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Massive earthquake jolts Taiwan; at least 1,100 killed

Watch unedited footage of the aftermath of the earthquake
Real 28K 80K
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Images of the Quake

Taiwan quake measured 7.6 magnitude

Major quakes in the last 20 years

Taiwan quake
Audio  SOUND:
Journalist Jason Blatt explains the situation:

(Audio 281 K/24 sec. AIFF or WAV sound)

International community radio anchor, Kendall Buhl, tells how people reacted to the earthquake:

(Audio 413 K/ 35 sec. AIFF or WAV sound)

Governor of Idaho, Dirk Kempthorne, relates his earthquake experience:

(Audio 182 K/15 sec. AIFF or WAV sound)

In this story:

Frantic search efforts in Taipei

'The most violent thing imaginable'

China offers assistance


September 21, 1999
Web posted at: 1:44 p.m. HKT (0544 GMT)

TAIPEI, Taiwan (CNN) -- Rescue crews combed through mountains of twisted concrete and steel Tuesday, hours after a powerful early morning earthquake jolted Taiwan, leaving hundreds dead. State radio described it as the strongest tremor to hit the island in more than a decade.

Officials said at least 1,100 people were killed, about 3,500 injured and more than 1,000 others were trapped in toppled homes and buildings, some in elevators.

The quake struck at 1:47 a.m. (1747 GMT Monday). The U.S. Geological Survey, which monitors seismic activity worldwide, said the tremor had a preliminary magnitude of 7.6 and was centered in Nantou county, some 90 miles (150 km) southwest of the capital Taipei. Taiwanese officials put the magnitude at 7.3.

Most of the victims were found in the central city of Taichang and nearby Nantou, where hospitals quickly filled with injured people.

Search teams combed flattened residential buildings for trapped survivors as hundreds of unhurt residents watched from the street, where water poured from ruptured water mains.

President Lee Tung-hui flew by helicopter to Taichang to direct rescue operations and ordered the military to assist.

Frantic search efforts in Taipei

In the capital Taipei, dozens were feared dead after a 12- story hotel slid off its foundation and smashed into an adjacent building.

The top of the battered structure leaned dangerously to the right after several bottom stories collapsed. Later in the morning, rescue efforts grew frantic as fires began to rage inside the building.

A woman already pulled from the wreckage urged rescuers to intensify their efforts.

"Hurry, go rescue people. They're in there. They're inside," said the unidentified woman. "I lived on the ninth floor, but now its the fourth floor."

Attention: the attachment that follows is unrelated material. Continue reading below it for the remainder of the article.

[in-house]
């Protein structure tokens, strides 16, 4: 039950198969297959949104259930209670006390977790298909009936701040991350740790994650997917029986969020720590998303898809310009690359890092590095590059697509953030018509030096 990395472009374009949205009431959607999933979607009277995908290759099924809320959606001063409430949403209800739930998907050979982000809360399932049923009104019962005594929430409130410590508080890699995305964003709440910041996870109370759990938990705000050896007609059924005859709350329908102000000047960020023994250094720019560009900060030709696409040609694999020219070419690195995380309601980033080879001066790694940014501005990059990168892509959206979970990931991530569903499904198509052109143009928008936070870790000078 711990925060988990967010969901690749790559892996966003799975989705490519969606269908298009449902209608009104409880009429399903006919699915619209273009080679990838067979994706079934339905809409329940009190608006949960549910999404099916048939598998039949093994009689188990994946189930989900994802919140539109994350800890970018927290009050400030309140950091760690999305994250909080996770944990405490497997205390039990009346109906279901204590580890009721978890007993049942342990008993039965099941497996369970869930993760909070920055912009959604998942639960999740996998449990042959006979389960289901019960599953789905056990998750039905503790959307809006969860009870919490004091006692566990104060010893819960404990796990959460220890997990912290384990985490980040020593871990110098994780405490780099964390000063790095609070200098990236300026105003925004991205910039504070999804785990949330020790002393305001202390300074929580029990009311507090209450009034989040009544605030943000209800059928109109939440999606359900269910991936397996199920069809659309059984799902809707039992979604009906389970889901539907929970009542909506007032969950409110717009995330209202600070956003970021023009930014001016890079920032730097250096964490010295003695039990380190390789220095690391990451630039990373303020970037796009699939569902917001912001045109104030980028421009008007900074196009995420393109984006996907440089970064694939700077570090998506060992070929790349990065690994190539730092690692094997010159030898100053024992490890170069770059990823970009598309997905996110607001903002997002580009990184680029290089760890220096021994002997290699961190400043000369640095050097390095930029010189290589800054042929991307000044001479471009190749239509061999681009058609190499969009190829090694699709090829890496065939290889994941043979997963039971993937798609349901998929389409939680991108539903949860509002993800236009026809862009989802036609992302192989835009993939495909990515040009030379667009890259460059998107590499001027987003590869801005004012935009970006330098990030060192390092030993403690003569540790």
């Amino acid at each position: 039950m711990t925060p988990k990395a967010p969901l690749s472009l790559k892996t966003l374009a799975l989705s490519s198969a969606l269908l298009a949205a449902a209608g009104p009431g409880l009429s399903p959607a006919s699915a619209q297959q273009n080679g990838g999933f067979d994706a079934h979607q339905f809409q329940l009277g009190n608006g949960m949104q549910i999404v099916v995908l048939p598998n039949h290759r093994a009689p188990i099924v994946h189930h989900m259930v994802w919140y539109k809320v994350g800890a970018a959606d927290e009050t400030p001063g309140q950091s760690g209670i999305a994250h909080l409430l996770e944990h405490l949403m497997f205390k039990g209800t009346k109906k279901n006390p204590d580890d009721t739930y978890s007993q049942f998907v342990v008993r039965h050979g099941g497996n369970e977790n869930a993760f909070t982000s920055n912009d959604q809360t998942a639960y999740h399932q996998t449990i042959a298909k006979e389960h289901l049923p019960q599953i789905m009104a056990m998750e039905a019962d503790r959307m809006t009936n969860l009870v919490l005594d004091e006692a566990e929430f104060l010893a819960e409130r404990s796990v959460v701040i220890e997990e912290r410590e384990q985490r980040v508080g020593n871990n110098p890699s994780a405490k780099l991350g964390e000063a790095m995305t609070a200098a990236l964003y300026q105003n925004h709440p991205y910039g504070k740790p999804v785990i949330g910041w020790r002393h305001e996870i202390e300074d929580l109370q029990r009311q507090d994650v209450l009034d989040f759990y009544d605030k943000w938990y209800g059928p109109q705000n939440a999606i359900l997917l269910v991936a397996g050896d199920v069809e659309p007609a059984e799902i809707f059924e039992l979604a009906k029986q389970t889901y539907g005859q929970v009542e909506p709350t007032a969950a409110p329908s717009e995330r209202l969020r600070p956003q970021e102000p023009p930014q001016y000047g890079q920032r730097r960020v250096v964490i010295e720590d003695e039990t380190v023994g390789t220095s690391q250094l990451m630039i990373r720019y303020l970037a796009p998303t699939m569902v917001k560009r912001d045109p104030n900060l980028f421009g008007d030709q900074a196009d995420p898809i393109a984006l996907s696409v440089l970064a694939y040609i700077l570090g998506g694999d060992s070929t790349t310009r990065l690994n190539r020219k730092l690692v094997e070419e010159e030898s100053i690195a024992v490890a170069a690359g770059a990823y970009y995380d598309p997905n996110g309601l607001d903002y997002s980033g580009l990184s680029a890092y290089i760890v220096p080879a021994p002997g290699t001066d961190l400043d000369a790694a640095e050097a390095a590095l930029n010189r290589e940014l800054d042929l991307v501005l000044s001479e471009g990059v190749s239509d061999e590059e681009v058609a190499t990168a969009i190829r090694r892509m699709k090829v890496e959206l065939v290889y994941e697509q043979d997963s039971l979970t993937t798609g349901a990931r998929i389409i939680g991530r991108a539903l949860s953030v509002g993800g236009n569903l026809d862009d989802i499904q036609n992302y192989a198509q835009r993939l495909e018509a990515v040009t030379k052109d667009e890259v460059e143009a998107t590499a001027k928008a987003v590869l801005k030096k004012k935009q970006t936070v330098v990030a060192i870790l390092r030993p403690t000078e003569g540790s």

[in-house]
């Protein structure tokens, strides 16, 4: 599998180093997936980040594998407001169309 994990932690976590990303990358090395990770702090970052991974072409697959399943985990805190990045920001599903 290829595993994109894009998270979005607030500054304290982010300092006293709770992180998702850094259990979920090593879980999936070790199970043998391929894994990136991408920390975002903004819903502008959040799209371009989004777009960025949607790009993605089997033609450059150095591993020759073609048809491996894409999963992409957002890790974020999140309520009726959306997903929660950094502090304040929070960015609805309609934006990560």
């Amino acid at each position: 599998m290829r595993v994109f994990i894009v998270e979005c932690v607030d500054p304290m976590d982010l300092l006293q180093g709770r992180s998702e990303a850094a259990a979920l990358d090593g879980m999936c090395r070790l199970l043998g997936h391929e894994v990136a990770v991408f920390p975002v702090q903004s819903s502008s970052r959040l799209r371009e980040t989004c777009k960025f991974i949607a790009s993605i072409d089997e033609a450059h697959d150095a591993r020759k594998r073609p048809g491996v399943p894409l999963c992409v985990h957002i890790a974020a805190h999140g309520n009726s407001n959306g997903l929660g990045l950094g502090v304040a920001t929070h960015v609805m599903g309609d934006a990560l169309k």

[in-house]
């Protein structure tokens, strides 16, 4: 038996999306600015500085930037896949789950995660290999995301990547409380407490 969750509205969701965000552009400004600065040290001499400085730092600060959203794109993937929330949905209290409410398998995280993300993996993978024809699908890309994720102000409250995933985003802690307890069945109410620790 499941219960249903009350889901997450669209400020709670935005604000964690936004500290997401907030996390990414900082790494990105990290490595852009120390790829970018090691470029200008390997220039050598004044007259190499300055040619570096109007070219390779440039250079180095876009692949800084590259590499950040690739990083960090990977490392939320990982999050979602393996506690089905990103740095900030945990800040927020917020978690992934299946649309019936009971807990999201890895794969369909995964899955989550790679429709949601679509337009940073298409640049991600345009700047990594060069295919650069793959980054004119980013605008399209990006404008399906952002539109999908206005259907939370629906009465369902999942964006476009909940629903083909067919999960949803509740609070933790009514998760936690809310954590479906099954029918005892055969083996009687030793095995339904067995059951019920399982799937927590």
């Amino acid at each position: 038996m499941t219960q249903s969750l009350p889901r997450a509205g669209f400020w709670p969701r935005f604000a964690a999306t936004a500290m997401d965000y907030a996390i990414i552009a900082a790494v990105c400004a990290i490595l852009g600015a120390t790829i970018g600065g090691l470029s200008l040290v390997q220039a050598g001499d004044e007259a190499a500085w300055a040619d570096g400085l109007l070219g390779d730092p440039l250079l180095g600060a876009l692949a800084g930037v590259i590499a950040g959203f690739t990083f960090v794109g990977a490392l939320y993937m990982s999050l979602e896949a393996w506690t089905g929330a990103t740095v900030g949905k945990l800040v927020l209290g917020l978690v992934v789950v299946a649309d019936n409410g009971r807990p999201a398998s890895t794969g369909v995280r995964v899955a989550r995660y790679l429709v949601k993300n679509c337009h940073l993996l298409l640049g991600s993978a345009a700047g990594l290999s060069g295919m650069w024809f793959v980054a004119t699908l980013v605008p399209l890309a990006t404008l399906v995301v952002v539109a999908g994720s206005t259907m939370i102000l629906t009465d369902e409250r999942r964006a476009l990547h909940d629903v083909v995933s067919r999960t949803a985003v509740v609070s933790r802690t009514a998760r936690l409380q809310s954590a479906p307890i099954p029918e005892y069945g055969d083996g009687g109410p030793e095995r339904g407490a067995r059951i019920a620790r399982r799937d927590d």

Sixty people were still feared trapped in the building, with 49 already evacuated and sent to the hospital. Another 11 people were evacuated uninjured.

Meanwhile, 50 people were reported injured when a 12-story apartment building collapsed in the Taipei suburb of Hsinchuang. An estimated 100 others were still trapped in the building, which collapsed onto a neighboring five-story structure.

Smoke pours from fires raging in this destroyed building.  

'The most violent thing imaginable'

Idaho Gov. Dirk Kempthorne, leading a 20-member trade delegation to Taiwan, said he was on the top floor of the 25- story Grand Hyatt Regency Hotel when the quake struck.

"This was absolutely the most violent thing imaginable," he said. "Many, many people are feeling emotionally sickened by this."

Four aftershocks with magnitudes of about 6.0 shook the region,

"When you have aftershocks of this magnitude, many of the buildings that were weakened in the main shock could be brought down by these strong aftershocks," said Waverly Person, a geophysicist with the U.S. Geological Survey.

Taipei Mayor Ma Ying-jeou announced schools and offices would be closed Tuesday. The government said financial markets would also stay shut.

Although Taiwan is hit by dozens of quakes each year, most are centered in the Pacific Ocean east of the island and rarely cause damage.

Firefighters battle smoke.  

China offers assistance

Chinese President Jiang Zemin expressed concern for the victims offered assistance to the estranged island.

"We express our utmost concern over this major disaster," the official Xinhua news agency quoted Jiang as saying. "We are willing to provide all possible assistance to reduce losses from the earthquake disaster."

China's communist government regards Taiwan, which has been ruled separately since civil war ended in 1949, as a renegade province. Relations soured in July after Taiwan insisted on "state to state relations" between the two entities.

"Compatriots of the two sides are as closely linked as flesh and blood," Jiang said Tuesday. The catastrophe and agony of our Taiwan compatriots influences the hearts of all Chinese."

In Washington, President Clinton said he and Mrs. Clinton were "saddened" by news of the quake.

"We are in touch directly with the Taiwan authorities to determine what assistance from the United States may be needed," he said.

Tuesday's earthquake is the strongest in 13 years. A magnitude 7.8 quake struck on November 14, 1986, in about the same region, killing 15 and injuring 44 others.

It measured a similar magnitude to the recent Turkey quake that killed at least 15,000 people.

Hong Kong Bureau Chief Mike Chinoy, The Associated Press and Reuters contributed to this report.

Copyright 1999 The Associated Press. All rights reserved.


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